A new bike lock accessory seems like a strange concept

I was recently contacted about a new product called the Lock Loop. I like featuring new innovations and providing some spotlight for any entrepreneurs working to create useful cycling products so I said send one over.

Lock loop

Obviously bicycle theft is a huge problem for cyclists. I’ve lost count of the number of emails I get that say “Someone has stolen my bike what do I do?!”.

Three main problems exist with bike locks. They can be expensive so it is often an area that cyclists incorrectly skimp on paying more, they are heavy and they often don’t secure the entire bike leaving out the wheels.

The Lock Loop is a solution to the final problem. By placing your strong d-lock through the hoop you can then secure your front wheel or back wheel too. In theory that sounds good, in practise however?

Lock loop attached to Kryptonite D lock

In the real world you often have difficulty finding designated cycle parking. You end up locking your bike in strange positions, front wheel off the ground or around a sign post when there is no other alternative. In these situations it’s tough to always align the d-lock with the back wheel. In this respect, I often found the Lock Loop a little inadequate and resorted back to my reliable bike chain as my secondary lock.

The Lock Loop is also a little bit of a pain to carry. The idea is that all cyclists have a lock holster attached to their bike. I personally do not, so I end up keeping my lock in my bag. The Lock Loop is a struggle to fit in there. 

I believe there is one final fatal flaw to the concept. Bicycle locking 101 dictates that you should at all times use two different types of locks. The thinking behind this is that a thief either will not have the correct tools for both lock types or will not want to spend the time trying to crack two locks.

With the Lock Loop you still only have one lock securing your bike. Unless you intend on using your D-lock, the Lock Loop and a secondary lock.

Unfortunately, I’ll have to give the Lock Loop a thumbs down. A little fiddly to use, limits your locking options and fails to provide much more protection.

For more information visit: http://lock-loop.co.uk/

See also:

Join 10,221 fellow cyclists who are subscribed to the London Cyclist newsletter

Sign up for our free newsletter to get...

  • Advice on the best cycling gear
  • A Friday roundup of all the latest London cycling news
  • Exclusive content not available on the blog

Subscribe today, and get exclusive access forever! (It's free)

*No spam, ever!

As seen on The Guardian, BBC and The Independent.

24 Responses to A new bike lock accessory seems like a strange concept

  1. Mike 07/07/2011 at 10:57 am #

    On the basis of the picture and your write up, i tend to agree with you.

    What your average cyclist does not need is yet another awkwardly shaped (heavy?) piece of kit to lug around.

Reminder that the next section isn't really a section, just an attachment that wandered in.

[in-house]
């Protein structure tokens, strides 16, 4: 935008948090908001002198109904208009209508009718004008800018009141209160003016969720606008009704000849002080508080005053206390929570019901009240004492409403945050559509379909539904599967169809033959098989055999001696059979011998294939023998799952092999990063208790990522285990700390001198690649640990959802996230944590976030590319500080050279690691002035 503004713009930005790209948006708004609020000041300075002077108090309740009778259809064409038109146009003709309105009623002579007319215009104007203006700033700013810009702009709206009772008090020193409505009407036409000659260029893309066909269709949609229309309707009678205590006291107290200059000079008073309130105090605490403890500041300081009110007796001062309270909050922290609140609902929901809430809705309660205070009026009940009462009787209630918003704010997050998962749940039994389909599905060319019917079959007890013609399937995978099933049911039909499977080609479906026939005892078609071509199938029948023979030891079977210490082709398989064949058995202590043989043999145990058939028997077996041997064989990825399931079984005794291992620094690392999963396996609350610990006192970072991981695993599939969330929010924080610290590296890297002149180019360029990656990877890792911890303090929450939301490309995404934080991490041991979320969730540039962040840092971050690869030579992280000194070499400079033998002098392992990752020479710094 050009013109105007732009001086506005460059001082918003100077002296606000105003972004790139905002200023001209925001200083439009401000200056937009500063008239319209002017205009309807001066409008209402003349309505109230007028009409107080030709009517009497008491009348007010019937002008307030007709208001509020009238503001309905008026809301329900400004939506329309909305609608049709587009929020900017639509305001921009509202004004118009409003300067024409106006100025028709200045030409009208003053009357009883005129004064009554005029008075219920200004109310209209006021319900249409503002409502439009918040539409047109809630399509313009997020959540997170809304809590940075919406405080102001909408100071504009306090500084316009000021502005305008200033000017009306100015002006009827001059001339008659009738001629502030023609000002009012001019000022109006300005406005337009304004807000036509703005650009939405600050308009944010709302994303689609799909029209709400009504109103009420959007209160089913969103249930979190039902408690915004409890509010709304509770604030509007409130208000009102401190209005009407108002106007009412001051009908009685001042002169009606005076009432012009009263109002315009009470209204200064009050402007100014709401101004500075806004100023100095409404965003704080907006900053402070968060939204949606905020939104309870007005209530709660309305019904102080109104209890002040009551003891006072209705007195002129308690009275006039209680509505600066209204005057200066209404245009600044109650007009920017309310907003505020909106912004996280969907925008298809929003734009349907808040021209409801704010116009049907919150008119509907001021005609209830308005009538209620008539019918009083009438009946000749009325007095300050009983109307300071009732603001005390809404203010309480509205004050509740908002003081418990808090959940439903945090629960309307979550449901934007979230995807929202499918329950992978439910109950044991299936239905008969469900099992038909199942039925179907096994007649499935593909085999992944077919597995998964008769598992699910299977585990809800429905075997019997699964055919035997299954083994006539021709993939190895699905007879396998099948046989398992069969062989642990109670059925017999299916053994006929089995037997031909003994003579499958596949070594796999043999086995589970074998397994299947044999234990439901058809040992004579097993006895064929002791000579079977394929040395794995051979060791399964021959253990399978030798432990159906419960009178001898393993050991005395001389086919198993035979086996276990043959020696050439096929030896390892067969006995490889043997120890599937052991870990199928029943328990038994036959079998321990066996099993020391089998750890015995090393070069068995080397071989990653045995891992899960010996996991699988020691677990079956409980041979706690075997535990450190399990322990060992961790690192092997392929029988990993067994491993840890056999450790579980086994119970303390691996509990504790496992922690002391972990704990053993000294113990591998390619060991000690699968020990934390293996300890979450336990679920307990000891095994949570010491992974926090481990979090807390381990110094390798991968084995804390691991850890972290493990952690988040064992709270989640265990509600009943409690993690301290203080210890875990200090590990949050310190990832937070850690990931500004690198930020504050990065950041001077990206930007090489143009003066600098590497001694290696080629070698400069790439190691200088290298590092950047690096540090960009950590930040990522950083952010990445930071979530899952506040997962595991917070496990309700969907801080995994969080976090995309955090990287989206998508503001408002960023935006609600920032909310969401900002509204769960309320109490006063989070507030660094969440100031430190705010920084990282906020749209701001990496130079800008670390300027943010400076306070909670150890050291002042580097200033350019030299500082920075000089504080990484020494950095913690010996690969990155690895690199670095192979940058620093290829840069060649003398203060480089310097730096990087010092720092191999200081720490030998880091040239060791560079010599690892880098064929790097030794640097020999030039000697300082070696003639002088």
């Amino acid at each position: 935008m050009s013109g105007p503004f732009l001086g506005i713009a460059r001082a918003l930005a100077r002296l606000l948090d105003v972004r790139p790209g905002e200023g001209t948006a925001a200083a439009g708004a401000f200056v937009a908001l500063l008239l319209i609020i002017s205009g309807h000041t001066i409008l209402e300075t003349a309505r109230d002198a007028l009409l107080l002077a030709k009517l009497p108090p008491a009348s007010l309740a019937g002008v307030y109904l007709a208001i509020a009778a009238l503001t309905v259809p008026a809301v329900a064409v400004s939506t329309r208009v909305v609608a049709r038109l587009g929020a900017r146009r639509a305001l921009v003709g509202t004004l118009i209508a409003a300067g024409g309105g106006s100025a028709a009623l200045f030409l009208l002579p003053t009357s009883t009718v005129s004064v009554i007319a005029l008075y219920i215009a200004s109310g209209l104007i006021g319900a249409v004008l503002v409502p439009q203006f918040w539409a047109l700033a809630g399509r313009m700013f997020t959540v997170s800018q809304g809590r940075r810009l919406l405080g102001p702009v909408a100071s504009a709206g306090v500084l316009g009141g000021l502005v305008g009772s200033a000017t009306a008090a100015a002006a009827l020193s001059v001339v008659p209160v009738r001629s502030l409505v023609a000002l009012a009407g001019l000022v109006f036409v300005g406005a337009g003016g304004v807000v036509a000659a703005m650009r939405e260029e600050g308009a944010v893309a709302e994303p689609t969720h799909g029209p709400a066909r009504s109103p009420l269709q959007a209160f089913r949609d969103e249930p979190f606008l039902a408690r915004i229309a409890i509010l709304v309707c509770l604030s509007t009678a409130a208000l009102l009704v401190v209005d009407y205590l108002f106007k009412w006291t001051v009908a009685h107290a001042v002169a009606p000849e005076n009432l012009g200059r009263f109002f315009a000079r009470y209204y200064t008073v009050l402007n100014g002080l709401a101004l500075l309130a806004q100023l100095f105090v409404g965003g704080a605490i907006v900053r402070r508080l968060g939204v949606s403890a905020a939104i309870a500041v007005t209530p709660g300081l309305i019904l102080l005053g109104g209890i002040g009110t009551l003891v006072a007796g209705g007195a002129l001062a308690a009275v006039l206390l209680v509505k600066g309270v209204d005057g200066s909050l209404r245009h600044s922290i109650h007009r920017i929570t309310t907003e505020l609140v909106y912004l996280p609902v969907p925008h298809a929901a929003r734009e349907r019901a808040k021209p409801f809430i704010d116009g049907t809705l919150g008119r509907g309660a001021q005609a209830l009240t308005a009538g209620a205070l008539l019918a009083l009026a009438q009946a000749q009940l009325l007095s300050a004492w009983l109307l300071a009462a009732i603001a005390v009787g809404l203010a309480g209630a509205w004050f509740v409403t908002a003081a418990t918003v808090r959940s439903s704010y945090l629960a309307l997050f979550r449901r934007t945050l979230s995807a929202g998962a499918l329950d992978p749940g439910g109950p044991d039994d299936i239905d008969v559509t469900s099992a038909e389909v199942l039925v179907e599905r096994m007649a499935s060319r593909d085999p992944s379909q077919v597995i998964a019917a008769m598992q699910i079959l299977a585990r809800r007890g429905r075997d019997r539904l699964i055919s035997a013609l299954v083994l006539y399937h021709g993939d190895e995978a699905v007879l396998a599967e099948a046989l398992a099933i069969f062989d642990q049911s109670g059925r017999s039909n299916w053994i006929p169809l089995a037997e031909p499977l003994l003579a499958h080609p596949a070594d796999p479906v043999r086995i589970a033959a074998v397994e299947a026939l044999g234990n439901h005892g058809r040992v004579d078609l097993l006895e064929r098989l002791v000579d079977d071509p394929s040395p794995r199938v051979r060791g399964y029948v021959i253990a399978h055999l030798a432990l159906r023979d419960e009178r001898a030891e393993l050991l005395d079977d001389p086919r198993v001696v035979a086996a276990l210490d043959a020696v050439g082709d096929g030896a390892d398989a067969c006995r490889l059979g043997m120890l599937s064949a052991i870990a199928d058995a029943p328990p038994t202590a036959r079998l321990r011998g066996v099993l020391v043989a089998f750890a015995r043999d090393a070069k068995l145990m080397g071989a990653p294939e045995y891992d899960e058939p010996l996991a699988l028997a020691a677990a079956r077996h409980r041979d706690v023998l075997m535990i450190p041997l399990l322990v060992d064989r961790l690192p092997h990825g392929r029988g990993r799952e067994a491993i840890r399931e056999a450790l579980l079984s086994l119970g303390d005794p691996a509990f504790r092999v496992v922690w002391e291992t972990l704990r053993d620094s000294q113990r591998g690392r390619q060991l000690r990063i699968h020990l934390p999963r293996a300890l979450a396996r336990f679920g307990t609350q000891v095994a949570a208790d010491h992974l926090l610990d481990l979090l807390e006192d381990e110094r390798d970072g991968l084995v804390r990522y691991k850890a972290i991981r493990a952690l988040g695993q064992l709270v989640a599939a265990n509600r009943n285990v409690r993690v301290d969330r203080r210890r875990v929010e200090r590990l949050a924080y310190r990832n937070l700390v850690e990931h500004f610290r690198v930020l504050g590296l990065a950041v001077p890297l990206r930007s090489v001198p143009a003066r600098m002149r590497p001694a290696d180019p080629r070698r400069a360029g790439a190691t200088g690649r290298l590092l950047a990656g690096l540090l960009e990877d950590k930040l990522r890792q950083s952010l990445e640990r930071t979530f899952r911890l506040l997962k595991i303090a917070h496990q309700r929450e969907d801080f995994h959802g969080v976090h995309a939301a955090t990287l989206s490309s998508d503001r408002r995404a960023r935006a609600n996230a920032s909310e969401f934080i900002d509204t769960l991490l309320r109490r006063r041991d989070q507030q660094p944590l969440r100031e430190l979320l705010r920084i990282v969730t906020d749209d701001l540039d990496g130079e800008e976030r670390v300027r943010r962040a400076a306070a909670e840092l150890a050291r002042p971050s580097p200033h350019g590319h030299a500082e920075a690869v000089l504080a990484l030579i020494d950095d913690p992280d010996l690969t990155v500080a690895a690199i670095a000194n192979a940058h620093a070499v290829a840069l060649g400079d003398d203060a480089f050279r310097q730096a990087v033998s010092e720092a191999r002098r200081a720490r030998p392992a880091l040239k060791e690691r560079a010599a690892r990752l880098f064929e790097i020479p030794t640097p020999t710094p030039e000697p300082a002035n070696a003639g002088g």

• Andreas 07/07/2011 at 11:50 am #

      It’s not hugely heavy but any extra weight without a huge extra security benefit doesn’t score too highly. The lack of weight also makes me wonder how much a bolt cutter/grinder would struggle to get through it.

      • chris 08/07/2011 at 12:31 pm #

        With the portable battery operated angle grinders you can buy nowadays, about 5 minutes

  2. Vicky 07/07/2011 at 11:06 am #

    If the Lock Loop were adapted to that it could clip to a pannier rack and act as a lock holder on the bike, that might make it more useful. It wouldn’t take up bag space and would have extra functionality.

    I use a pannier to carry all my stuff in (eg laptop, work notebook, running stuff) but often find that with a D-lock in there too it gets too heavy and puts too much pressure on the pannier clips. My bike is far too pretty to sully it with a lock holder, plus as a mixte frame there is no space to use the generic holder.

    • Karl Roche 08/07/2011 at 12:25 pm #

      That’s what I started to think. It needs to be integrated into the bike. There are plenty of cables out there that do this sort of thing already but you can instead use a fairly light weight lock with a D-lock too, then have the added advantage of two locks, which is what I have done for ages now.

      What would be nice but unlikely is more bike specific parking with integrated locks, I think people would even pay a small fee to use them as long as it provided a very high level of security.

  3. bycostello 07/07/2011 at 12:21 pm #

    looks good but also looks big and heavy

  4. Kitakatakilburn 07/07/2011 at 12:31 pm #

    If it cd be adapted to automatically ram itself up the bike thief’s derriere I think it would have great potential. Barring that, it looks very clunky.

  5. John 07/07/2011 at 12:52 pm #

    Perhaps you could stand it up vertically on your rack when not in use and convert the bike to a Chopper!

  6. jonomc 07/07/2011 at 1:43 pm #

    I am not impressed by this ADDITIONAL item to lug around. As it is I have bought 2 D locks at £80 each – one for work and one for home in an effort to reduce my cargo load when commuting. I have no intention of adding to it.

    The only innovative lock (not yet available in UK through stores) that I have seen is the

    “TiGr: Titanium Lock as Cool as your Bike”

    I found through a link on another site – I was so impressed with it that I donated $5 to it’s start up (I truly believe that this is the best idea for a lock I have seen yet).

    I blogged about the lock here: